[11] The parties do not dispute, and it is generally the case, that CERCLA defendants are jointly and severally liable. Indeed, the concept of contribution only makes sense in a context of joint and several liability. See, e.g., United States v. Chem-Dyne Corp., 572 F. Supp. 802 (S.D.Ohio 1983); Garber, Federal Common Law of Contribution Under the 1986 CERCLA Amendments, 14 Ecology L.Q. 365, 368-69 (1987) (gathering cases). Exceptions to this rule have been made where a violator's actions have had a de minimis effect and where apportionment is readily accomplished, for example where the harms caused are distinct or are otherwise capable of a reasonable and rational division. See Garber, supra, at 368-69 & n. 32.

[12] Massachusetts law yields the same result. See Mass.Gen.Laws ch. 231B, sec. 4.

[13] See City of New York, 697 F. Supp. at 693 (noting that the SARA amendments were intended to "`expedite effective remedial actions and minimize litigation'") (quoting 42 U.S.C. sec. 9622[a]); 132 Cong.Rec. H9564 (daily ed. Oct. 8, 1986) (statement of Rep. Lent) ("I am pleased to report that the idea of encouraging settlements is no longer considered ground breaking but now is a simple and obvious matter of good policy. Costly protracted litigation threatens the effectiveness of the Superfund Program and consumes resources better spent on cleanup."); Garber, 14 Ecology L.Q. at 373-74; Note, Superfund Settlements: The Failed Promise of the 1986 Amendments, 74 Va.L.Rev. 123, 124-26, 135 (1988).

[14] Were the law otherwise, the sovereigns would be involved in litigating the exact share of each of the settlors for the overall liability in order to determine the remaining amount to be recovered from the non-settlors, surely a dauntingly difficult, expensive and time-consuming task. It thus might cost the sovereigns more to settle with one party than not to settle since, if the sovereigns do not settle, they can merely prove that all five defendants here polluted and seek recovery from all or any one of them in any proportion the sovereigns choose because the defendants in such a case are generally jointly and severally liable. Admittedly, the non-settlors may bring contribution actions against each other no matter how this provision is interpreted. But the sovereigns need not be party to such litigation under this Court's interpretation of the statute, thus fulfilling Congress' intention to encourage settlement, to save the sovereigns' litigation expenses, and to keep the cost of pollution on the potentially responsible parties.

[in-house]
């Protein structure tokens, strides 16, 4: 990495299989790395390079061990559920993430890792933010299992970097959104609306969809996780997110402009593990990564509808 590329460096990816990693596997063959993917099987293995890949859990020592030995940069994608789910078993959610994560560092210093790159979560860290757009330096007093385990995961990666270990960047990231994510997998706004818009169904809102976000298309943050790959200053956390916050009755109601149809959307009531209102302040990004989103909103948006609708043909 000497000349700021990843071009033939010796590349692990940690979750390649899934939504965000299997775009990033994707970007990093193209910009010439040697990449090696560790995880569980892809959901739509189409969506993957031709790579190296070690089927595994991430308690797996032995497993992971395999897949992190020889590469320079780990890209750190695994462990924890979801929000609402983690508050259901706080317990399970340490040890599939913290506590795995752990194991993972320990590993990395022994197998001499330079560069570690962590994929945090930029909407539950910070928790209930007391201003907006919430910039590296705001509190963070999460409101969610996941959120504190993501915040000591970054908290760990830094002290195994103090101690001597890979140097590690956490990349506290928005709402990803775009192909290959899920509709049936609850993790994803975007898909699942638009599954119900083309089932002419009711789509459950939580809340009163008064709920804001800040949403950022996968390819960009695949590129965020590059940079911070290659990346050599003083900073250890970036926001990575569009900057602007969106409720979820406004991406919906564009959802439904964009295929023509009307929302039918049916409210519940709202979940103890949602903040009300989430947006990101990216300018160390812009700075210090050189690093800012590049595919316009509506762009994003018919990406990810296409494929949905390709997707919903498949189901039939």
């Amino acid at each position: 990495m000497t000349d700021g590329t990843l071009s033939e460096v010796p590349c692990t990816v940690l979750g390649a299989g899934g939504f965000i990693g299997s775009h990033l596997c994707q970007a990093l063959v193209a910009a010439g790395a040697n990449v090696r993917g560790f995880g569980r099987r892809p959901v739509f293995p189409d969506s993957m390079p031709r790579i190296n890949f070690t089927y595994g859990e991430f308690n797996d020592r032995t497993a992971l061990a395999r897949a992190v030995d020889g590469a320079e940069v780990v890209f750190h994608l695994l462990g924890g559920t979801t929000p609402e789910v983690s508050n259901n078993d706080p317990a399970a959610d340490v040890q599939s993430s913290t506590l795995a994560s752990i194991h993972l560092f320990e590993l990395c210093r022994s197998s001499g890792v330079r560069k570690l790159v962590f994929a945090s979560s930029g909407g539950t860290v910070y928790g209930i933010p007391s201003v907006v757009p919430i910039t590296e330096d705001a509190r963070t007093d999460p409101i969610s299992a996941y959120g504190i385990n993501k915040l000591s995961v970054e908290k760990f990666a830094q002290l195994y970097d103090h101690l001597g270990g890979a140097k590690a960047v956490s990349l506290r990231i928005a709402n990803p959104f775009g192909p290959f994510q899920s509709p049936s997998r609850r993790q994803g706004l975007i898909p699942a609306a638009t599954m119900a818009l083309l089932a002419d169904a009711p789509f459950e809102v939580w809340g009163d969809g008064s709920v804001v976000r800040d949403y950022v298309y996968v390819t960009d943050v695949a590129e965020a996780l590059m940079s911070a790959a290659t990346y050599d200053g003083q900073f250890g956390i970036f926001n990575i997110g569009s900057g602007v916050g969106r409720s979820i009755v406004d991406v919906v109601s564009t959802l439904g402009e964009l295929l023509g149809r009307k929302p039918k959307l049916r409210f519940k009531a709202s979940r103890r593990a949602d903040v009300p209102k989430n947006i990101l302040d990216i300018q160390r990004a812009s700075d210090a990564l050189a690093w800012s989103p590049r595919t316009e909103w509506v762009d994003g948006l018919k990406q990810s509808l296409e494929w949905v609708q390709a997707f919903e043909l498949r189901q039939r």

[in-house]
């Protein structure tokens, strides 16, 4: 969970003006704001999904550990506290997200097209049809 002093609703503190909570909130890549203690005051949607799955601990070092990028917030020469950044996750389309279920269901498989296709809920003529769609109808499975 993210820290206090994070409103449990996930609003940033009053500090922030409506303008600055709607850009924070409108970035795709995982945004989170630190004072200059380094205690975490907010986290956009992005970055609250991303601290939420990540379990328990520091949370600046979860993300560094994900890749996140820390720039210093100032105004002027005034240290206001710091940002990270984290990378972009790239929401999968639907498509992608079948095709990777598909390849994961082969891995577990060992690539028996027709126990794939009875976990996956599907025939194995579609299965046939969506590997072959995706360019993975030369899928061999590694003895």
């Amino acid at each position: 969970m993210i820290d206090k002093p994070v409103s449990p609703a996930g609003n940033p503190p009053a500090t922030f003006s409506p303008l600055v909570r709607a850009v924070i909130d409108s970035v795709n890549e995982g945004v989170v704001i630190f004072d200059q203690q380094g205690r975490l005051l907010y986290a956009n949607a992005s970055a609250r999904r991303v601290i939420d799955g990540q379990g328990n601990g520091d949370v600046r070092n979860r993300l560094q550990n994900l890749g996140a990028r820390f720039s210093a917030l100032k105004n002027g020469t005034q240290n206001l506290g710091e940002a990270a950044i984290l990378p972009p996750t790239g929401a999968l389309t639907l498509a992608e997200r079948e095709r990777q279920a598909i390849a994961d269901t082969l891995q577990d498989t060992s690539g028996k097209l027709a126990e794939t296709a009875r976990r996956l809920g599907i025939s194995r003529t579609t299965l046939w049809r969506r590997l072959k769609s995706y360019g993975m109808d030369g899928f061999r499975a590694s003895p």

[15] See supra note 13.

[16] See infra at 1036-38.

[17] See supra at 1026-27.

[18] This case is United States v. Levasseur et al., No. 86-180-Y. Of it, this Court has written:

The ambitious indictment sought to be tried here is a prime example of the sweeping powers Congress has conferred upon the executive branch [through passage of the Racketeer Influenced and Corrupt Organizations Act, 18 U.S.C. sec. 1962]. This indictment lists well over twenty predicate acts and involves the presentation of evidence concerning conduct in various locations in Connecticut, Maine, Massachusetts, New York, New Jersey, Ohio, and Pennsylvania. The government's witness list includes 325 names. Thousands of documents and items of tangible evidence are expected to be introduced. The trial itself is estimated to last from six to twelve months.